I'm kind of at an impasse with Buddhism. My problem is with emptiness. I accept and agree with impermanence at the ordinary level of reality in which we live. Causes and conditions come together temporarily to create patterns called trees, people, weather, and so on. They come. They go. This takes place against the backdrop of the passage of time and the natural world where we find ourselves.

    But to say that the most basic aspects of reality, such as the universe itself, or subatomic particles (sorry, I don't know how else to say it) lack inherent reality against a more inherent nonexistence is an unsupported claim. This is because, as I think, there's no reference point for determining real and nonreal. Lacking a reference, it's not just realness of existence that is necessarily relative; that's also true for nonrealness. At the subatomic level, particles come into existence and go out of existence. Who's to say which state is their "inherently true" state?

    To make a long story short, and to cut out a lot of analysis, this has led me to wonder if something akin to pantheism has some merit to it--that material reality is spiritual reality. In this light, what I would call "rational animism" or "cautious polytheism" are closer approximations of truth than other belief systems.

    I can't say that I entirely like it, though I've had a crush on Roman religion for the past six months (in particular, Vesta; I wanted to be a Catholic nun when I was younger, and the life of public service and chastity is sooo appealing). Buddhism's emptiness gave me compassion from an astronaut's-eye view of life and helped me during my worst times.

    Any thoughts, large or small, would be appreciated. (I understand if you don't publish my comment, or only part of it, because it's too long.)

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    1. Thanks for your lovely comments:) As for your questions:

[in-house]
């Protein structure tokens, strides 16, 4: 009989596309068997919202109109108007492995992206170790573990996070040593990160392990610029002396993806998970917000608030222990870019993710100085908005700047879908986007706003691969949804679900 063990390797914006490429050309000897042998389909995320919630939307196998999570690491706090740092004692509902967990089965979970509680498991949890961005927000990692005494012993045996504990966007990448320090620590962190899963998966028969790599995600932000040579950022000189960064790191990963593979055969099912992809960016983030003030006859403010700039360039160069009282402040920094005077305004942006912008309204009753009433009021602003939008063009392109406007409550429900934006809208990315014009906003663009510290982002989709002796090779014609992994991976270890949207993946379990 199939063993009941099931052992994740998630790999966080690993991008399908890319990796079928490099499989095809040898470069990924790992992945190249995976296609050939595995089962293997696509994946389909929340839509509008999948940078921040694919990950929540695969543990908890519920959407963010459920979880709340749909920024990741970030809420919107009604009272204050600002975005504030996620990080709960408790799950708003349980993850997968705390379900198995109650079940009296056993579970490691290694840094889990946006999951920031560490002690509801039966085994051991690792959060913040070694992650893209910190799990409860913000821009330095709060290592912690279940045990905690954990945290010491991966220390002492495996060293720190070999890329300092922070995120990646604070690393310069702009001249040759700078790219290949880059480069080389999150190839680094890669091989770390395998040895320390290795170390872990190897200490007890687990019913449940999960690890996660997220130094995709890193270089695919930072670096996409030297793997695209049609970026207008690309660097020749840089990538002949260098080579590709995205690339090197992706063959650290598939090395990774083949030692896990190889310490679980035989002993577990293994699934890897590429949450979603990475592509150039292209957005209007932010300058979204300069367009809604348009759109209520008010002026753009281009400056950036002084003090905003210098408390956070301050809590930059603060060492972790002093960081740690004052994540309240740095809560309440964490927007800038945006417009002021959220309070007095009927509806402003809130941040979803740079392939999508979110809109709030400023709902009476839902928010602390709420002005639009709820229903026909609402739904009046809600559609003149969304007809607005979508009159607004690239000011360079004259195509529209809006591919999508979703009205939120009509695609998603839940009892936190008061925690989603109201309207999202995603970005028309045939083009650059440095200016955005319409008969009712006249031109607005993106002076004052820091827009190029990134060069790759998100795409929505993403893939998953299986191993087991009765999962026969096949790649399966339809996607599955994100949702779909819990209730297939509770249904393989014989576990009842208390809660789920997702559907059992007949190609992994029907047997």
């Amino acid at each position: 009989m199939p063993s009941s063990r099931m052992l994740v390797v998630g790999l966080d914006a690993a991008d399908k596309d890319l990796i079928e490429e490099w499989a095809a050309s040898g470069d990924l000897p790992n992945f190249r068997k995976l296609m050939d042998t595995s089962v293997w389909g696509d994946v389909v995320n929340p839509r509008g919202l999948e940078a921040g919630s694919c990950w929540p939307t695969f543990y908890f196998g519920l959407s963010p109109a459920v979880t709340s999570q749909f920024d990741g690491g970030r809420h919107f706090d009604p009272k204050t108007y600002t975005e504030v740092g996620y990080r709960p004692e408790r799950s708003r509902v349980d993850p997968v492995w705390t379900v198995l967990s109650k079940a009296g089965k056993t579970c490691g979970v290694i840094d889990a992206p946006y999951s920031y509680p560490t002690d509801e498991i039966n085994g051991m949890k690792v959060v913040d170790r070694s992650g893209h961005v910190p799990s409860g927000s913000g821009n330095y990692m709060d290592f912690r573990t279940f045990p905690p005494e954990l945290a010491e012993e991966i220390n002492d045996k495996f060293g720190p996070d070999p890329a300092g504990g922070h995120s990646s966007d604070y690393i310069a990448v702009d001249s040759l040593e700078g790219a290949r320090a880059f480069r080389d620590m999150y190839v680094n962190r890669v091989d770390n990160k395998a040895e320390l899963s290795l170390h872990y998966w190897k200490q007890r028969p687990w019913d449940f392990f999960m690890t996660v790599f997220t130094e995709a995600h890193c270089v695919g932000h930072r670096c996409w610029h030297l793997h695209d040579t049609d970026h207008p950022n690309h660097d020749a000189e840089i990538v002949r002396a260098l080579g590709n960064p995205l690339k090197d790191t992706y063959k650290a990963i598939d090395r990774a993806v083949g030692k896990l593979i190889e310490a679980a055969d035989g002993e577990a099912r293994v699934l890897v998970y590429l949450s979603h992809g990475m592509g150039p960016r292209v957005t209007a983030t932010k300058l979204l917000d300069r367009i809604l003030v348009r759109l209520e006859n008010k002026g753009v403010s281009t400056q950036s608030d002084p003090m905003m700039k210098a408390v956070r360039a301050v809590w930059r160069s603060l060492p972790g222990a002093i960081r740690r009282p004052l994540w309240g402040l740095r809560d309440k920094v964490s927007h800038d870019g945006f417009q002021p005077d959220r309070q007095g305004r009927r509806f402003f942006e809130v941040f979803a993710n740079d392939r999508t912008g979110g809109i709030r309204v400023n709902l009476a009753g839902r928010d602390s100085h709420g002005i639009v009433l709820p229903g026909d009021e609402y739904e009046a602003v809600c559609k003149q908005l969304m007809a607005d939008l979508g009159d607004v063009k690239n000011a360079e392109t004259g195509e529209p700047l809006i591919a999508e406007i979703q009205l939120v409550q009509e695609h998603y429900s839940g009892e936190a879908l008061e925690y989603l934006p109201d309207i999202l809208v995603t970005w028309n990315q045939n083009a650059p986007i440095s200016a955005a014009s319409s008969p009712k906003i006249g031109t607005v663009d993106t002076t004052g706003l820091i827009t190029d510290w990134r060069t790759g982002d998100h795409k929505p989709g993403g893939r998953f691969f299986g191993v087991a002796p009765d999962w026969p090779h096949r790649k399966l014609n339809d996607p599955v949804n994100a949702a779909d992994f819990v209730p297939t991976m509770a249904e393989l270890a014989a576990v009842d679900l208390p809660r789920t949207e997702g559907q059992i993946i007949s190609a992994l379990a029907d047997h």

1. What I would have done if my research had turned up a different result would completely depend on what those sources said. So it is really hard to answer that question specifically. I think what you are interested in is whether or not one should "update" certain religious or spiritual paths? Basically I think the answer to that question depends on whether or not something is fundamental to the path you are looking at. If I followed Zoroastrianism then I would probably have to accept a very strict interpretation of the menstrual taboo because I gather that is a reasonably important aspect of their religion. However if we are talking about non-core features of a certain path, then I think it is ok to reinterpret these non-core features in order to bring them into line with changed social realities. I do think that uncritically accepting every minute aspect of a "reconstructed" religion for contemporary times is to zombiefy that path. We can be sure that Roman polytheism would look very different today compared to 2000 years' ago had it continued uninterrupted by Christian persecution.

      2. As to your thoughts on emptiness - my understanding is that these teachings are fundamental to Buddhism? My understanding of emptiness in Buddhism is pretty basic so I dare not express an opinion on it but I can say that my own experience of Buddhism is that I find that it is better (for me at least) not to get too hung up on intellectual concepts and instead see whether or not the practice (meditation, avoiding actions that harm others, etc) works for me. Buddhism has a number of concepts that are meant to be "experienced" (through meditation?) rather than intellectually grasped. I suspect teachings on emptiness fall into this category.

      Pax et Fortuna